the community by bringing hither lecturers and
other forms of literary entertainments. The
club has secured the platting of public squares


and has placed throughout the village receptacles
for watte paper and rubbish.

To encourage the beautifying of homes it
offers prizes to the ladies of the village for the
best flowei's cultivated, furnishing seeds for the
purpose an i giving an annual exhibit.

Lyons; The First White Settlers ; Experiences

of the Pioneers and How They Got Here ;

Graphic Pictures of Earl, Times in Lyons :-

On tie north bank of Clyde river just below

the jurclion of the outlet to Canandaigua lake

flowing in from the south and the Ganargua, or

Mud, river coming from the west, one bright

morning in May, 1789, twelve persons debaik.d

from 1 atteaux or flat boats and proceeded to

clear a i_ lace under the tall trets that swung

once more against the current.

Poling up Seneca river, they tvu-ned their craft
into Clyde river. At that point they were out of
their reckoning, for had they kept upon the other
stream they would have reached the country
which was to have been their destination— the
country of the Seneca Indians.

Ten years earlier one of the party, William
Stansell, had marched and fought under Gen.
Sullivan in his expedition into Western New
York against the S.-neccS. The party had trav-
ersed the beautiiul forests i.nd meadows which
tu-day are inc'.ud d in the counties of Genesee,
Ontario and Seneca, and like hundreds of his fel-
low campaigners, to whom that immense un-
deeded stretch of splendid country had been a
revelation as to what the pioneer had only to
reach after in order to acquire, Stansell had de-
termined on the first opportunity to take his
family hither, and his neighbc rs with them, and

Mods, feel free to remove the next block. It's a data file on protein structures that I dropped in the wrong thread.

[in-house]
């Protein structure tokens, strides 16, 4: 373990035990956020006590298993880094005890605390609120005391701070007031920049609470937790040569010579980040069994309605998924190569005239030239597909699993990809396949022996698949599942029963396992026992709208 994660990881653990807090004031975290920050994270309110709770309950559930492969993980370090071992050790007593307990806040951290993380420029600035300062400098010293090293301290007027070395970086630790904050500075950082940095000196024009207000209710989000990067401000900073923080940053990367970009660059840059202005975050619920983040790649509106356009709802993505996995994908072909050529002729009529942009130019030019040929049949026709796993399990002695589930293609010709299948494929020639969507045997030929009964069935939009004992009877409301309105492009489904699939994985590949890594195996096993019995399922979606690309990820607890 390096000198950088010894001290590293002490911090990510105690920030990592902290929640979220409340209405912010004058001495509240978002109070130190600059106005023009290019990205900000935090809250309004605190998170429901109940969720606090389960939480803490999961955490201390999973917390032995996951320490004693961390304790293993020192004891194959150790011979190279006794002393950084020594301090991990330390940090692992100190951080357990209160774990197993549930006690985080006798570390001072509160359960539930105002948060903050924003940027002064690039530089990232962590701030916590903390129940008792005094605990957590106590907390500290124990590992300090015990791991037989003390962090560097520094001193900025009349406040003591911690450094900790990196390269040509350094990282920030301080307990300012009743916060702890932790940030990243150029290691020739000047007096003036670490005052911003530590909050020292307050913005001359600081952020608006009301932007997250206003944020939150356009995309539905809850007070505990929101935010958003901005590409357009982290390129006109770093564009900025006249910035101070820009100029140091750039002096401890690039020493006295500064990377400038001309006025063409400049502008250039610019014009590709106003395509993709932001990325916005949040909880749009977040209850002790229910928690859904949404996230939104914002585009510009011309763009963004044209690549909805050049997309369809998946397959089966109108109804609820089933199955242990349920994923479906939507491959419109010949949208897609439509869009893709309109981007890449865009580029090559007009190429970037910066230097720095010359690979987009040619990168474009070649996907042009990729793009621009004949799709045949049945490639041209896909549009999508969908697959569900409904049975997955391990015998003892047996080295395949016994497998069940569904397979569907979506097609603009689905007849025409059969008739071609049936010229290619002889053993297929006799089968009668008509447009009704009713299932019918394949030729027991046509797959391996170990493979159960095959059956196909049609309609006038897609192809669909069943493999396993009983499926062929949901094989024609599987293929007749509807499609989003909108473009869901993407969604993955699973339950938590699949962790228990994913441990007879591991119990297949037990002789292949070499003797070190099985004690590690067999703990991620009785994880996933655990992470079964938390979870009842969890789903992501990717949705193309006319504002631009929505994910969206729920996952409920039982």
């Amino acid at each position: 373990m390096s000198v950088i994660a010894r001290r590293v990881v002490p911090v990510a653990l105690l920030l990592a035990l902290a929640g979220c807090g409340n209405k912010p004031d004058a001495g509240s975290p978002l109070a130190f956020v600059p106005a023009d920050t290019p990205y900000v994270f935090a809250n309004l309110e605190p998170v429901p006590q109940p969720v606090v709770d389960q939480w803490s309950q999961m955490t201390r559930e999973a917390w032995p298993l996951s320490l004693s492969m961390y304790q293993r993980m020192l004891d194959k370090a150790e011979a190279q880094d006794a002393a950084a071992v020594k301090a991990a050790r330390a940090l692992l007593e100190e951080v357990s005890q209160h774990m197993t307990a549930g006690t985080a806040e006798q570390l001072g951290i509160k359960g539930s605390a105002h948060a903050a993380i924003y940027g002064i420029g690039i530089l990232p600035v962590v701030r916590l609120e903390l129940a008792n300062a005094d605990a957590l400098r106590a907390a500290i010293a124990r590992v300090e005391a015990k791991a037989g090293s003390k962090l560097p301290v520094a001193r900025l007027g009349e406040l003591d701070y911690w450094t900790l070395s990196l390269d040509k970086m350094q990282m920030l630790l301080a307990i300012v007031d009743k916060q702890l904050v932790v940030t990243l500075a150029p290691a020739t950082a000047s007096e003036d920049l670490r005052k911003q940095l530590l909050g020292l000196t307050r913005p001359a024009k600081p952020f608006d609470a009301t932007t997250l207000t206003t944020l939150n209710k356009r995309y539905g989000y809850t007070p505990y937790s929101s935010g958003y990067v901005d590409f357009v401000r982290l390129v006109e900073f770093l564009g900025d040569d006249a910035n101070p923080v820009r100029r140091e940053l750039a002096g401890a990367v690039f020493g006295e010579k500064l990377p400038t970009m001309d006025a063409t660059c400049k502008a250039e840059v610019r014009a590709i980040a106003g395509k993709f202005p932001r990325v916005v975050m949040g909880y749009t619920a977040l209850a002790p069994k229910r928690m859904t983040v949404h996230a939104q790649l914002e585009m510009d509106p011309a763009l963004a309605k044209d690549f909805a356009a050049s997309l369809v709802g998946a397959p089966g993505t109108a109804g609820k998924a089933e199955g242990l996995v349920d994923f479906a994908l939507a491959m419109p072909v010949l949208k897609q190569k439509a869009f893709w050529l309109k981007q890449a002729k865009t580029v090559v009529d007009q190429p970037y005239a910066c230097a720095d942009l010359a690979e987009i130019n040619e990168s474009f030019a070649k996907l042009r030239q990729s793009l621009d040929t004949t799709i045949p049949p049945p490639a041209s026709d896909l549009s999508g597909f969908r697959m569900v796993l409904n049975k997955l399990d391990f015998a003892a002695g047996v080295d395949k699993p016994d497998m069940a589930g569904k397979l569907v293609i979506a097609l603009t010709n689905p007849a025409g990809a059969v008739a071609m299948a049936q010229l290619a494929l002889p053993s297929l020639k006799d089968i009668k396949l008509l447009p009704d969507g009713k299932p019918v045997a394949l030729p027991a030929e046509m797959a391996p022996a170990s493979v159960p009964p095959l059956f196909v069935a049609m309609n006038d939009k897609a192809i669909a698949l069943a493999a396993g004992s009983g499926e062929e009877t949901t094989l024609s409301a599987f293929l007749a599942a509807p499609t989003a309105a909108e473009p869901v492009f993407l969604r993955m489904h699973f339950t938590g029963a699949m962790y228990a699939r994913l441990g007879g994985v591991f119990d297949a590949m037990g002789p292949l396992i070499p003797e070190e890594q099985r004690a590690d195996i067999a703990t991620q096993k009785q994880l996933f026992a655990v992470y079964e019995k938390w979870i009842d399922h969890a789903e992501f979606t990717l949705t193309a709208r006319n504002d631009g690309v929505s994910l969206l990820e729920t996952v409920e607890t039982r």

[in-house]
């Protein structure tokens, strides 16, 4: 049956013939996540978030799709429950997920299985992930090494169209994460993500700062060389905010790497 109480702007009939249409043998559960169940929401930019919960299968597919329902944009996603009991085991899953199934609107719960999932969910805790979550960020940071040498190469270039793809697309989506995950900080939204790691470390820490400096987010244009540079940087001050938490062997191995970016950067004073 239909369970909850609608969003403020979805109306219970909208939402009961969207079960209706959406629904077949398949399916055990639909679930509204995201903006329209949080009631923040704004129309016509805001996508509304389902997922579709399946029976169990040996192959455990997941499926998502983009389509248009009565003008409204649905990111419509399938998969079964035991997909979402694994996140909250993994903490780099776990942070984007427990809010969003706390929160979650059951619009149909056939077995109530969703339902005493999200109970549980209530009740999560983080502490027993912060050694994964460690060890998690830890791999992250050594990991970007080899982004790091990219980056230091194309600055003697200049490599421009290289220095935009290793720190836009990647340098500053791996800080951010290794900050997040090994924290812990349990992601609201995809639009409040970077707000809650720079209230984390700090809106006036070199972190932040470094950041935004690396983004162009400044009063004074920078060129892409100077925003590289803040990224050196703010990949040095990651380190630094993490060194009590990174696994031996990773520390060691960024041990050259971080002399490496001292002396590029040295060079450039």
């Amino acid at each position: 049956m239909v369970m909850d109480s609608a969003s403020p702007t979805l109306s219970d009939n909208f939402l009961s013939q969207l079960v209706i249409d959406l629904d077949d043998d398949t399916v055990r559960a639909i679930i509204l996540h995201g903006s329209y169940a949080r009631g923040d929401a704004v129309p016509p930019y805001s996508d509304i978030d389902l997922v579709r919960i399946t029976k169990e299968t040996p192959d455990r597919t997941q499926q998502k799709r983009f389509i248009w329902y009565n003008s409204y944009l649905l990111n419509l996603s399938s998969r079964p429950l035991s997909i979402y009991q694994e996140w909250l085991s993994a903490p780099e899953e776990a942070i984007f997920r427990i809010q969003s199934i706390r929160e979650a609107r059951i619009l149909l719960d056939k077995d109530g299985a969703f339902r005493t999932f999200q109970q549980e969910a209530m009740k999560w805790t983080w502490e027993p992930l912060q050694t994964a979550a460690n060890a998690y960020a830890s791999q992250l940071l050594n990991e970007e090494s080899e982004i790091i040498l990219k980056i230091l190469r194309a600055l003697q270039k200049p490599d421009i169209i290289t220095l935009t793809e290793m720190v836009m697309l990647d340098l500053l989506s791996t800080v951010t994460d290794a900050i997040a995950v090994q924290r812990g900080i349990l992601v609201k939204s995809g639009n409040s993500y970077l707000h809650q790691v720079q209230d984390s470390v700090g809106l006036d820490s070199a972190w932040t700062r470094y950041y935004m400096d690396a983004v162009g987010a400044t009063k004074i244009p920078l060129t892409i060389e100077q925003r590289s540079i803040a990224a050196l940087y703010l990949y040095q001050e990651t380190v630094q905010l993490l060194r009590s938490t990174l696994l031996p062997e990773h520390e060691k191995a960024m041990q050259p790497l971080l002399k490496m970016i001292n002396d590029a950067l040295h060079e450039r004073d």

pre-empt for themselves homes.

KusscU, Photo


their branches above the water, for shelter.
They comprised three families who, after a
week's arduous journey p )ling their cumbersome
craft through narrow and shallow waters— always
against the cui'rent- or steei'ing a course by
means of improvis.^d sail, here and there over a
large body of water, had finally reached a chosen
spot for their new nome in the midst of the
"Western Wilderness." They had come from
Albany piloted by a Mohawk river boatman,
Wemple by name. On the headwaters of the
Mohawk river— near the present city of Rome,
N. Y. —they had placed their boats on roughly
built carriages for transportation to Wood creek",
the distance of a half mile.

Floating down that narrow stream they
emerged from the curtain of dense foliage under
which they had passed and continued the journey
down the boisterous Oneida lake. Next thej^
entered Oneida river and a few miles west, at
Three Rivers, turned the stem of their boats

At the junction of the Clyde and Seneca rivers
Stansell's party took the wrong stream, but upo"
reaching the next "forks" they were satisfied
with their bargain. Acres upon acres to the
south of meadow and woodland, and magnificent
groves with bright openings of land easily to be
tilled, on the north, greeted their vision. This
was the site of the present village of Lyons.

The party consisted of three men, three women
and five children besides Wemple, whose boats
had brought them and their worldly possessions
hither. They were William and Nicholas Stan-
sell, brothers, their brother-in-law, John Feth-
erly, their three wives and children.

They had poled their boats most of the way
for over 200 miles, having the current with them
only from the "draw" into Wood creek to Three
Rivers. But they had chosen the least of two
evils. By land they could have reached their
journey's" end only over trails and bridle paths,
or imperfectly broken roads.


Such is the narrative of the arrival of the first
white people to settle on what is now the site of
the village of Lyons— the very first settlers in
the county of Wayne.

Erecting a log house — a home in common for